The wife is to submit to her husband’s rule (5:22). The word upota/ssw means “to arrange under, to subordinate; to subject, put in subjection. . . mid. to subject one’s self, to obey; to submit to one’s control; to yield to one’s admonition or advice” (Thayer 645). The same word is used for one’s submission to the following: (a) One’s relationship to civil government (Rom. 13:1, 5); (b) A slave to a master (1 Pet. 2:18). The wife is to submit “as unto the Lord” (5:22). Her submission to the Lord Jesus is voluntary, not forced. Hers should be a voluntary submission to her husband. Her submission is to be “in everything” (5:24), not merely to those things that he says that she wants him to say. Her submission is “fitting” in the Lord (Col. 3:18).

1 Peter 3:1-6 commands the submissive role to the woman. She is to submit herself to his rule (3:1). She is to manifest a “meek and quiet” spirit. The word “meek” is from praoj which means “gentle, mild, meek” (Thayer 534). It is from the same word group as appears in James 1:21, “receive with meekness the engrafted word.” The idea is that of yielding one’s will to the authority of the word. In 1 Peter 3:1 the yielding is to the authority of the husband’s leadership. The word “quiet” is from hsu/xioj which means “quiet, tranquil.” The idea is not silence but quietness (cf. 1 Thess. 4:11; 2 Thess. 3:12). Sarah gave an example of “obedience” (3:6). The text referred to is Genesis 18:12. It records the time when three angels appeared to Abraham in Hebron near the Oaks of Mamre. He told Sarah to prepare supper for the guests saying, “Make ready quickly three measures of fine meal, knead it, and make cakes upon the hearth” (18:6). Sarah obeyed. The modern woman might not be so inclined.

The woman who is married is described in Romans 7:2 as upandroj. The word is translated “wife” but literally it means “under i.e. subject to a man” (Thayer 638).

The text in 1 Corinthians 11:1-16 teaches the subjection of women. The order of submission (11:3): (a) God is the head of Christ. (b) Christ is the head of man. (c) Man is the head of woman. Man is the glory of God and woman is the glory of man (11:7). The order of submission is related to creation (11:7). Man is not from the woman, but woman is from the man. Man was not created for the woman, but the woman for the man (11:9). The preposition “for” is translated from dia/ which is used in this text to mean “for the benefit, [Eng. for the sake of]” (Thayer 134). The wearing of the customary veil was the symbol in the first century of this relationship to a man.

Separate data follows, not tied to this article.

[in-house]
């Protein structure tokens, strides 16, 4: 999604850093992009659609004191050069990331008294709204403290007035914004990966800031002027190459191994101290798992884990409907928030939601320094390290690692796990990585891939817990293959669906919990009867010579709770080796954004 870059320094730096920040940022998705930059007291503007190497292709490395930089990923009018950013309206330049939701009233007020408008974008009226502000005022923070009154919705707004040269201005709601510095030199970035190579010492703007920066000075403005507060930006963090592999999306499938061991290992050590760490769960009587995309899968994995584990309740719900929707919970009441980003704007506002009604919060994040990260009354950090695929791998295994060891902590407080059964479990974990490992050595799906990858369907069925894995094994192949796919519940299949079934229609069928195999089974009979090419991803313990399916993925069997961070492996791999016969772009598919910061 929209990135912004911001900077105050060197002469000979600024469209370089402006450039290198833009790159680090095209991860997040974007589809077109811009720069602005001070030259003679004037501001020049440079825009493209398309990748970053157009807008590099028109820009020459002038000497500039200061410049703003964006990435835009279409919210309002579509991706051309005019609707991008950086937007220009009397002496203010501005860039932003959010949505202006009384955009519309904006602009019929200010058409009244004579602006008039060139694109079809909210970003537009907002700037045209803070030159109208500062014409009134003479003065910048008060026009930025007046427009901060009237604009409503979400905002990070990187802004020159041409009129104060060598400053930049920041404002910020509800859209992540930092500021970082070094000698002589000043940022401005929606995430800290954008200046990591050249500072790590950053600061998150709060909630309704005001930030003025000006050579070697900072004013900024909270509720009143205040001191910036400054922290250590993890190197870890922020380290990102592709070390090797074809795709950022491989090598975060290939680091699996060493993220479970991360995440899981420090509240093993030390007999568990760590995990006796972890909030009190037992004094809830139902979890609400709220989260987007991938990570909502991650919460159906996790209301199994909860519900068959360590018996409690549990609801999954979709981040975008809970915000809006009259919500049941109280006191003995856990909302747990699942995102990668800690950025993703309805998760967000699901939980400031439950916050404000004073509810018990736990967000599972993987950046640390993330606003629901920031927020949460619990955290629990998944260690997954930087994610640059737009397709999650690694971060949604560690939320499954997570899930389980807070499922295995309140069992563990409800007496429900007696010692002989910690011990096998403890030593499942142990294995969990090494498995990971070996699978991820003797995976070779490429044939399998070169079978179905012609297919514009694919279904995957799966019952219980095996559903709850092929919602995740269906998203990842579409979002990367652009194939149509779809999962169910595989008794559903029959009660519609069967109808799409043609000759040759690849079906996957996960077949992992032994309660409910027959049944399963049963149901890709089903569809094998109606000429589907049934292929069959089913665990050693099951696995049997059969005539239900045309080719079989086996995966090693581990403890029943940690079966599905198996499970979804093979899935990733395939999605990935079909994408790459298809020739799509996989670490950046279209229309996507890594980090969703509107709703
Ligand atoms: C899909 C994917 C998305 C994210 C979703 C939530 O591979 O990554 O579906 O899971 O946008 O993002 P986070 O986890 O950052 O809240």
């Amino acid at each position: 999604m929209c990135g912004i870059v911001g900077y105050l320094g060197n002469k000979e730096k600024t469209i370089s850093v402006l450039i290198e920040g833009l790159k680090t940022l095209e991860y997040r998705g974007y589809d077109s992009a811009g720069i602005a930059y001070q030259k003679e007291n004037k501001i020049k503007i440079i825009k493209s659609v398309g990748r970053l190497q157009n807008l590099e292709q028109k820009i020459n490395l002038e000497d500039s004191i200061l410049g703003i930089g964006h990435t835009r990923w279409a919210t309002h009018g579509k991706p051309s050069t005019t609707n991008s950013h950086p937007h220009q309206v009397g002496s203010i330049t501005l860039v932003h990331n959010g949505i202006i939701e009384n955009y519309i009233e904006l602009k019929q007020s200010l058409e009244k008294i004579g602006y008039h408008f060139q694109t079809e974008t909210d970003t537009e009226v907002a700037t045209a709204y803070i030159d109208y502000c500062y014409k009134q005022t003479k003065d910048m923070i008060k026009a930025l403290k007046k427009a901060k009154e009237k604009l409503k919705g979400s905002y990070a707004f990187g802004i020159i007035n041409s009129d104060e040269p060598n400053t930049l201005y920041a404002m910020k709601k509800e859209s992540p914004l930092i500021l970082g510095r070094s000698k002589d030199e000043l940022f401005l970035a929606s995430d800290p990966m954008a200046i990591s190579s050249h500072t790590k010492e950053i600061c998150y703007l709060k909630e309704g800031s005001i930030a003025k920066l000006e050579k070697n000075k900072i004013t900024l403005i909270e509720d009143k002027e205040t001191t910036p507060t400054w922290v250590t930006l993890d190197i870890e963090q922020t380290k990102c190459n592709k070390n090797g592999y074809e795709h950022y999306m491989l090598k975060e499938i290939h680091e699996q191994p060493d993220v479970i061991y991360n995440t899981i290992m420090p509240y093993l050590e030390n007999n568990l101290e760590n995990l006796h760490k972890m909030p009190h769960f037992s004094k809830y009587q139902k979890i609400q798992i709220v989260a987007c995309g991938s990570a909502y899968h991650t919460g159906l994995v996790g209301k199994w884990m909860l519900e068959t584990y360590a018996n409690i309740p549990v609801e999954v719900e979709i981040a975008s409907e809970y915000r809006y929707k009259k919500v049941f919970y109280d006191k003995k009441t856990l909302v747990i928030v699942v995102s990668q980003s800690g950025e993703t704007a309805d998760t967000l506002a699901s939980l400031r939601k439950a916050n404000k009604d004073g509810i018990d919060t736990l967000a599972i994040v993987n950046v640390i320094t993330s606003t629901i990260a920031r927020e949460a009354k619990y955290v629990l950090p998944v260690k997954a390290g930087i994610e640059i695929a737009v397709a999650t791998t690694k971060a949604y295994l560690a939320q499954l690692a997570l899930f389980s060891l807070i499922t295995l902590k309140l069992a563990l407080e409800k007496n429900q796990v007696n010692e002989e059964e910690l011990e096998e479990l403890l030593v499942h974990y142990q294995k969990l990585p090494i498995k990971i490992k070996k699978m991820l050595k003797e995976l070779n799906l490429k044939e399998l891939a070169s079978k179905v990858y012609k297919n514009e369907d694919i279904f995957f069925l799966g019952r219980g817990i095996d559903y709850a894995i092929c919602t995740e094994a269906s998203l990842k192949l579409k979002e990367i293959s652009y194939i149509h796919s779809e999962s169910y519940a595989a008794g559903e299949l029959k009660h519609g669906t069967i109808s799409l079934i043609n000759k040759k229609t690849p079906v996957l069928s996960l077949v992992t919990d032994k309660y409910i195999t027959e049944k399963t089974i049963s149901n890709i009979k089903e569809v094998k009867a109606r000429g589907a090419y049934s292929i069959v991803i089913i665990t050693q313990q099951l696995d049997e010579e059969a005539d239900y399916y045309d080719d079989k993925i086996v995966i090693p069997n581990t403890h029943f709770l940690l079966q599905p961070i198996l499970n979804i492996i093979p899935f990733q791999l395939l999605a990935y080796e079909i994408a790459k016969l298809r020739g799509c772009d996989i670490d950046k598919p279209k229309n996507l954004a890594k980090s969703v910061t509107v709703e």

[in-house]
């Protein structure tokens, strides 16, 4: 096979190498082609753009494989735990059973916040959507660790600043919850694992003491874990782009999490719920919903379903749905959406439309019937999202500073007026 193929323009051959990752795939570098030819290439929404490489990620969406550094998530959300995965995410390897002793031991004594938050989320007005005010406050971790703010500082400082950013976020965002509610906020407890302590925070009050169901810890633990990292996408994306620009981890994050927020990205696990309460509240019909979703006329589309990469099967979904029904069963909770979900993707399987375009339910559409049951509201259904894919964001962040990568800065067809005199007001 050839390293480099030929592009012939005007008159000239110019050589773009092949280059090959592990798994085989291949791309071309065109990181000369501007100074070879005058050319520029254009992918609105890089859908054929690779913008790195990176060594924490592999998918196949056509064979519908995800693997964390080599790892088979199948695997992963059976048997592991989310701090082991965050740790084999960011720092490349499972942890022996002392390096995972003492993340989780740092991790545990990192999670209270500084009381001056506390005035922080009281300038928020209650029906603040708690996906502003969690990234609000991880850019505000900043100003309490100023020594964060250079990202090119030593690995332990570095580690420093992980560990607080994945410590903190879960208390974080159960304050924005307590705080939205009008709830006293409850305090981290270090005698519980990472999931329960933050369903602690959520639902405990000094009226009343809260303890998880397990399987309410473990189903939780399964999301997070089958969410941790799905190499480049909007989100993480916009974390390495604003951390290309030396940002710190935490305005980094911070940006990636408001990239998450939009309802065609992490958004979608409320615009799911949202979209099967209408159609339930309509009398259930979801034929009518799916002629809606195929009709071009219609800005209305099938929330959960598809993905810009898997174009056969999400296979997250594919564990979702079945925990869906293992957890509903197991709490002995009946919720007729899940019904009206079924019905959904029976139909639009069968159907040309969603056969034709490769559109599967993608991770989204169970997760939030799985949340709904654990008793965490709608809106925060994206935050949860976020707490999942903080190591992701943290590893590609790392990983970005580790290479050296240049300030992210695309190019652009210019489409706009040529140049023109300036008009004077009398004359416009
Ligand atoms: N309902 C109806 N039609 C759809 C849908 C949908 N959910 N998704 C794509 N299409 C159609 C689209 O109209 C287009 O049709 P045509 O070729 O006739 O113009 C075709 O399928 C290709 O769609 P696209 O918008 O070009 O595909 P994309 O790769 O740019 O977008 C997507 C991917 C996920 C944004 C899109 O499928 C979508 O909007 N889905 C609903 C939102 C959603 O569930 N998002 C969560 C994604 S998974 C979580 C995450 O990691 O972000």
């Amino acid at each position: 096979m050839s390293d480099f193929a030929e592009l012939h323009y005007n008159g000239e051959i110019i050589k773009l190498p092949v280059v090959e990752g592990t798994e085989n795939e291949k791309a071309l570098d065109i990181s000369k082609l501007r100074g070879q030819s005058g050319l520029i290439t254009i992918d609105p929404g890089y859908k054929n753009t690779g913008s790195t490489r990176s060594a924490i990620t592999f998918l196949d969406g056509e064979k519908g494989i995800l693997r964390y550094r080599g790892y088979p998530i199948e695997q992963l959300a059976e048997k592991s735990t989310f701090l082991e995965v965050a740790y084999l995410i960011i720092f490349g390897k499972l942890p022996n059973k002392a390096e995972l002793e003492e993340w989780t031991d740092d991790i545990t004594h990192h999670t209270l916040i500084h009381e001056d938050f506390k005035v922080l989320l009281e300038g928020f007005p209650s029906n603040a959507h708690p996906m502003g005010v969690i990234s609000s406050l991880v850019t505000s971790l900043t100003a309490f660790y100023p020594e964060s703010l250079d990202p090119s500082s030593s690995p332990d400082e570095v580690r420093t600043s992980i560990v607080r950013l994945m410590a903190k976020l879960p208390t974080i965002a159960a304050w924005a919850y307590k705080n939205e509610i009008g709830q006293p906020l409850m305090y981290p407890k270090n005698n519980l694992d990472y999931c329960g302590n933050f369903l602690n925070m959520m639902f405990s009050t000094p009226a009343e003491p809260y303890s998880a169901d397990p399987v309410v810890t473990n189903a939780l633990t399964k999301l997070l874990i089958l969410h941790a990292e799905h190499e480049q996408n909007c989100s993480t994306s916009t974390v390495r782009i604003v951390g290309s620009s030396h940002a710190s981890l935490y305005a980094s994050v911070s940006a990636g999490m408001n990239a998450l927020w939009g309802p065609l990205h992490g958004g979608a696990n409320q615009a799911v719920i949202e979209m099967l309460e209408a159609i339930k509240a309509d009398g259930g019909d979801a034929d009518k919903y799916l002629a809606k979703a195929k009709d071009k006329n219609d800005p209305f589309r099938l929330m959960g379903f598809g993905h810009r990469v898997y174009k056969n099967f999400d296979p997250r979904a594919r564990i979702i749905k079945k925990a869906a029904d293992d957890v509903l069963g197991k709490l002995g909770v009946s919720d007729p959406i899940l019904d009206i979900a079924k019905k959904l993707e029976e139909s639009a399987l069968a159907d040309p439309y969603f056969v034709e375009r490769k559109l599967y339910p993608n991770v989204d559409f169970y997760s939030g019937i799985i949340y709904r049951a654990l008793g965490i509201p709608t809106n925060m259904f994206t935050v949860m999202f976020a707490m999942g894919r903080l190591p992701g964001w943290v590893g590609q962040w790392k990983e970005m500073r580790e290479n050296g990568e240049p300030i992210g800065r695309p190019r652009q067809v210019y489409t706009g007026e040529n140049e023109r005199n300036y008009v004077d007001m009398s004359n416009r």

1 Corinthians 14:34-35 speaks of her submissive role in worship. The woman is forbidden to “speak” in the assembly. She is forbidden to speak in the same manner as the others previously mentioned (14:28, 30). Under the circumstances described the tongue speaker and prophet could not speak (i.e. publicly address the assembly). The reason given for the woman’s role is that the Law teaches her to be under obedience (cf. Gen. 3:16). It was shameful for her to “speak” (the opposite of “be silent” and, there- fore, used in the context to mean “publicly address the assembly,” cf. 14:28).

1 Timothy 2:12-15 also speaks of the submission of women. The woman is to learn in “quietness.” The word hsuxi/a means “quietness: descriptive of the life of one who stays at home doing his own work, and does not officiously meddle with the affairs of others. . . silence” (Thayer 281). The role of women is tied again to creation: (a) Adam was first formed, then Eve (2:13). (b) Eve was deceived in the transgression (2:14). Woman shall be saved if she accepts her God-defined role.

1 Timothy 5:14. Women are “guides” to the house. The word is derived from the verb oikodespote/w which means “to be master (or head) of a house; to rule a household, manage family affairs: 1 Tim. v.14” (Thayer 439).

Titus 2:5. The woman is to be “obedient” (upotassome/naj) to her own husband. If she is otherwise, she will cause the word of God to be blasphemed (Tit. 2:6).

Cultural Influences Challenge The Home

The biblical view of the respective roles of husband and wife is being culturally challenged. Perhaps that is always so in all cultures. In some middle east countries, women are treated almost as if they were sub-humans. Were we to live in those societies, we would need to preach about how that culture influences one’s concept toward the roles of men and women. We must not be blind to how our own culture is influencing our views toward the respective roles of men and women. Our young ladies are being taught that they should not be submissive to their husbands. Perhaps one should look at the marriages of feminists who are teaching this to see how well these principles are working in their own homes. Those who are repeatedly divorced make poor advisors about how to have a happy marriage.

We must shape our families according to the word of God, not according to the culture (Rom. 12:1-2). Those who teach us not to spank our children and those who teach wives not to be submissive to their husbands are both sending twentieth century cultural messages contrary to God’s word. We must look at these messages and make a conscious decision to reject them in order to be submissive to the word of God! The reason for this subjection is the same in both cases: what God commanded is for our own good.